I don't respond well to folks who fish for compliments.
"Oh, I look awful!" ...or... "I'm so fat!"
It's darn-near impossible for me to take the bait and respond with a "No, you don't! You look great!"
I like to consider myself a kind, compassionate person...but the smarty-pants response that most often pops into my mind is, "I'm sorry you feel that way."
I usually meet myself somewhere in the middle and say something along the lines of, "Please don't say that, you are a beautiful person".
And -- since having children -- I specifically want to scream, "PLEASE DON'T SAY THAT IN FRONT OF MY GIRLS!!!"
[As a side note, if you're in the throes of post-baby blues, or some other life situation, and you earnestly tell me, "I just don't feel good about myself right now," that's a completely different story. I will shower you with hugs and make you a warm beverage and do my best to help you feel better.]
But...back to the girls...particularly at this young age, I don't want my girls to hear people talking negatively about their appearances.
You read statistics about how many three- / four- / five-year olds say they need to go on a diet...how many eight-year olds don't like their noses...how many fifteen-year olds would like to have cosmetic surgery.
At our house, we try our best to focus our energies on being smart and healthy, and -- although in today's culture it may be wishful thinking -- I would love for those such thoughts to never enter our girls' minds.
I'm very passionate about this subject, recognizing I have two radiant young daughters who absorb every.single.ounce of their environment like very porous sponges.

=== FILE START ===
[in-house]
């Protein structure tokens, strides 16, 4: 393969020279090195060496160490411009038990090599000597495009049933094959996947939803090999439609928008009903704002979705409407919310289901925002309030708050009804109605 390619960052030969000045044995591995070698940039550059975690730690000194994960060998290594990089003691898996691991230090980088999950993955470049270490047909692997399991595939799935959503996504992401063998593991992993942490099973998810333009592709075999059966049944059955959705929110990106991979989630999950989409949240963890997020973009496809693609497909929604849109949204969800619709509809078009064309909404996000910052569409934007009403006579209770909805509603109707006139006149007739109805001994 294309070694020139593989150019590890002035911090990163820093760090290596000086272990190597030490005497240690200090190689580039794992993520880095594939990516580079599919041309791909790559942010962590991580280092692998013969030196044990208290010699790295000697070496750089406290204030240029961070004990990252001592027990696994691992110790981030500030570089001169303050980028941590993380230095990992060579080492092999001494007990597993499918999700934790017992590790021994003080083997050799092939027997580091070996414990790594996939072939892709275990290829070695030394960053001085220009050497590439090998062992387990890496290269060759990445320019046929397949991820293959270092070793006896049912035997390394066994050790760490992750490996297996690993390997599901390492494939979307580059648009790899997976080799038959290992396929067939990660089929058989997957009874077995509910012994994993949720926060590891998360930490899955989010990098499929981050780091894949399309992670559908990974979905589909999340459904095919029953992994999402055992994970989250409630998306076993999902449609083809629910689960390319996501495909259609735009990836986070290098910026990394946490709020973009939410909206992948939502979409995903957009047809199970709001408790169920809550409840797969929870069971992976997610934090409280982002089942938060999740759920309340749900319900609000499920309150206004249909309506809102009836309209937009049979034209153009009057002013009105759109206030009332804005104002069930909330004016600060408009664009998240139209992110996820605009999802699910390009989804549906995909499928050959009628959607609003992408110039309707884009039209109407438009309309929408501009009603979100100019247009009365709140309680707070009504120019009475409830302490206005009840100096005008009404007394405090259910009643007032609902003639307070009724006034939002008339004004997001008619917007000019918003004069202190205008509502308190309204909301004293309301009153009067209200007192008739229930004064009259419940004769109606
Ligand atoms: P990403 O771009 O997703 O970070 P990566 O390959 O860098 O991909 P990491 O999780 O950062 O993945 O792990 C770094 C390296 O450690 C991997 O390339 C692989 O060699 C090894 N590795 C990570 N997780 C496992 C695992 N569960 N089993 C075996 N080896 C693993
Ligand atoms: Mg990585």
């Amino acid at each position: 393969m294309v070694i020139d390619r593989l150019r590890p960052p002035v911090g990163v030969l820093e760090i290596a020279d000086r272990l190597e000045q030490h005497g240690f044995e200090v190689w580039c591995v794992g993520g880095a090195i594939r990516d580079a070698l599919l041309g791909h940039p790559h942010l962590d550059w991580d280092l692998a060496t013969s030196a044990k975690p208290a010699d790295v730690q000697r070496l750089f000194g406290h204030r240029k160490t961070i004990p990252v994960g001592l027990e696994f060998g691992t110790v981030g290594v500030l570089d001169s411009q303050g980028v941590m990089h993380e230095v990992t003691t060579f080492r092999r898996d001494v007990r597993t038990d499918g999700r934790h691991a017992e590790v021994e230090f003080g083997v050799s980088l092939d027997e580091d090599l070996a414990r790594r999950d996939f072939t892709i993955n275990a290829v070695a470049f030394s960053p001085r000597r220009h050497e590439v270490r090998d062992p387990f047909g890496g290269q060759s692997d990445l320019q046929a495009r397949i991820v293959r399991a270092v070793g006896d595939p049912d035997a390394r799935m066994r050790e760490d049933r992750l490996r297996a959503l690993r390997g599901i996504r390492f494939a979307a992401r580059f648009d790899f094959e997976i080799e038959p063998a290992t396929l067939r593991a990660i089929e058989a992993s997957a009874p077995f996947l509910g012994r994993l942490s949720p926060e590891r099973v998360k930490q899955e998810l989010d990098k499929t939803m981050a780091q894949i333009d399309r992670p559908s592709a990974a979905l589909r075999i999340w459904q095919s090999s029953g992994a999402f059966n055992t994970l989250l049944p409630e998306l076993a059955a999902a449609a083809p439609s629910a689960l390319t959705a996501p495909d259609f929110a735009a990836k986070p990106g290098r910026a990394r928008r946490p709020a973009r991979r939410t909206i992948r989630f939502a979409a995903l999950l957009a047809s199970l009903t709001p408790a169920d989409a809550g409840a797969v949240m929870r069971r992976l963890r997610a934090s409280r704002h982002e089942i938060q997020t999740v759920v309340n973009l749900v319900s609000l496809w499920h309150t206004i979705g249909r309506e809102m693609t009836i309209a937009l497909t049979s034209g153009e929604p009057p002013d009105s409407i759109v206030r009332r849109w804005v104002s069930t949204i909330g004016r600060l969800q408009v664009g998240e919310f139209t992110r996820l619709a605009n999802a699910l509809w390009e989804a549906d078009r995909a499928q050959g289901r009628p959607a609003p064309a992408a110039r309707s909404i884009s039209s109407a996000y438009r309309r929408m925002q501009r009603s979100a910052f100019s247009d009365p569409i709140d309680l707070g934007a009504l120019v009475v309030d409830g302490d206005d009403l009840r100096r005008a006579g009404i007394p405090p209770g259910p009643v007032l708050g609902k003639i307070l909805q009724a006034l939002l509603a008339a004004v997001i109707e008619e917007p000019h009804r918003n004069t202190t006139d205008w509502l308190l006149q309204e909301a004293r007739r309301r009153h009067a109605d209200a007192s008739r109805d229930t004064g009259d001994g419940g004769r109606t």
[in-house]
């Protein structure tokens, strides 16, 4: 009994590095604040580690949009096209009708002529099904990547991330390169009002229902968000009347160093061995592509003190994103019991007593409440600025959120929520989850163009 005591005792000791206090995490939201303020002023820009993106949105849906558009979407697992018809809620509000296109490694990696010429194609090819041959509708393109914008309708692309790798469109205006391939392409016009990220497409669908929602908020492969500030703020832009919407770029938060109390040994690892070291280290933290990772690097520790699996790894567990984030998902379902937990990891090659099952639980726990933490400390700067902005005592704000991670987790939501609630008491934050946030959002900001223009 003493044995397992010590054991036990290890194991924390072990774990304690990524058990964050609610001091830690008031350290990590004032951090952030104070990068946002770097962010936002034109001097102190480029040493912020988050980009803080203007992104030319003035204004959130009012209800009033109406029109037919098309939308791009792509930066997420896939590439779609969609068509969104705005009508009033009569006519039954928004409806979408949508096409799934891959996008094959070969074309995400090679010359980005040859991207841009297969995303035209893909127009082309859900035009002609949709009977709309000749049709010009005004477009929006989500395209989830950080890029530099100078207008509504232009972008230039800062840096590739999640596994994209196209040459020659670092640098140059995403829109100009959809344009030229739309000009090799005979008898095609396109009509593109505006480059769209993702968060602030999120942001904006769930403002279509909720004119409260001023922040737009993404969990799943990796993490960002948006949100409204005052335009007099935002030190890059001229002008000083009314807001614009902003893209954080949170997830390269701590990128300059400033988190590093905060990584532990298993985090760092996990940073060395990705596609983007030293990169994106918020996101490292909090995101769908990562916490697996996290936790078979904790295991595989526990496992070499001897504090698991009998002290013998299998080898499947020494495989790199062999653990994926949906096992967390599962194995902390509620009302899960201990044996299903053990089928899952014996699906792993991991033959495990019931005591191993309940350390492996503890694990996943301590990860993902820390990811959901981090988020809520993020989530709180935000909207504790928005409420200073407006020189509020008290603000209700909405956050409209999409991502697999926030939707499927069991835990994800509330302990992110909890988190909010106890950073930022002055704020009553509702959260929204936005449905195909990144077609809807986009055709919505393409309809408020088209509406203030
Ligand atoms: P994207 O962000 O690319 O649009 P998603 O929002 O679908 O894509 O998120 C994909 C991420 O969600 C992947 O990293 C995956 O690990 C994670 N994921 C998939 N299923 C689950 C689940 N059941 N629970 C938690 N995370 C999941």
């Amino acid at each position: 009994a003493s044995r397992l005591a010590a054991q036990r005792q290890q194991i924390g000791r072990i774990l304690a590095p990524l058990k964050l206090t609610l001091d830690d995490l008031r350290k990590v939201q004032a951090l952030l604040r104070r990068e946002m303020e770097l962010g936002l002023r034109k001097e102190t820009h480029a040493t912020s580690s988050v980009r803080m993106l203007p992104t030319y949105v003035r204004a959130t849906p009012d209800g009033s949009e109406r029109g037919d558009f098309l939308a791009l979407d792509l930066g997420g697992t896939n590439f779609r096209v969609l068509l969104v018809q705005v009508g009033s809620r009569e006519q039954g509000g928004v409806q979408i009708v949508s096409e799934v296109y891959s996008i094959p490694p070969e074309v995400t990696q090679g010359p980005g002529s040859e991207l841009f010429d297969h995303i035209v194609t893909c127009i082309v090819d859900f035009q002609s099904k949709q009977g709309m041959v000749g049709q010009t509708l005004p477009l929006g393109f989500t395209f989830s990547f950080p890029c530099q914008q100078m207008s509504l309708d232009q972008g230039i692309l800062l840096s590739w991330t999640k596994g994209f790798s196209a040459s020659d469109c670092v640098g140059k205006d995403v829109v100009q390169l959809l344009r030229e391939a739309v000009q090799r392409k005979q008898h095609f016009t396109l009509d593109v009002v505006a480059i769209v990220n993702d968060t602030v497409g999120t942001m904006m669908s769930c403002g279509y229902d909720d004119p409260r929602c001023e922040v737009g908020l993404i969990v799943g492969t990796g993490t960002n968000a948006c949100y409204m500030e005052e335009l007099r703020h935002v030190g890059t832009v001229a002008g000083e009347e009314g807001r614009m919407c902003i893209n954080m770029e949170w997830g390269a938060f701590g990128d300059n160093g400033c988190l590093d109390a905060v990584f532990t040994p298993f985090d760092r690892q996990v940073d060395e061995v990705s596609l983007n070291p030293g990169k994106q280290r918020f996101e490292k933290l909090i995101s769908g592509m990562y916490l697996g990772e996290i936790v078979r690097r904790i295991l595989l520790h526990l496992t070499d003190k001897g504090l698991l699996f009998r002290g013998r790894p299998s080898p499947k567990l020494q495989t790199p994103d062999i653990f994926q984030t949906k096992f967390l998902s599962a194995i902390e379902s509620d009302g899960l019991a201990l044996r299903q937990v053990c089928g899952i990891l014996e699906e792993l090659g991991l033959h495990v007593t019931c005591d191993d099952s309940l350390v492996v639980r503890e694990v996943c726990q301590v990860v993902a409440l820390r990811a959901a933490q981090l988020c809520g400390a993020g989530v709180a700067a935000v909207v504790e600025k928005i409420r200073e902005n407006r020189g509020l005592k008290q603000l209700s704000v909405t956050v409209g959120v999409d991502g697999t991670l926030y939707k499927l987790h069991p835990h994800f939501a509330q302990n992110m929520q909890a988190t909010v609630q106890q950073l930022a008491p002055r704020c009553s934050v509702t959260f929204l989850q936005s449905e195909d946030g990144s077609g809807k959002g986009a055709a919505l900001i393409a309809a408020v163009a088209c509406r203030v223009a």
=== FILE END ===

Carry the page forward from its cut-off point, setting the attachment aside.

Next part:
Then why, after meeting a friend for ice cream on Saturday, did I realize that I can sometimes do a pretty rotten job of accepting a compliment???
This friend lives out of town, and I haven't seen her in a couple of years. I know I accepted her first compliment or two, but then she started denigrating herself. At the time, it was completely unconscious of my part, but I know I volunteered something along the lines of, "Well, there's a reason I don't wear bikinis anymore."
Why??? Why did I allow the conversation to progress that way?
I know on some level I was just trying to make her feel better, but I know that was not a good example for me to set for my girls.
Lesson learned...I hope.
I think it takes a very high level of consciousness to raise our children with the self-worth that we all yearn for them to have. It's easy to point to celebrity culture as the culprit...but I think certain tendencies far pervade that.
It's not just celebrity culture...it's everywhere. Four sticky kids crawling over two multi-tasking mamas, on a hot day in front of an ice cream shop...we were a long, long way from E! News.
A reminder to me to remain steadfast, and always AWARE.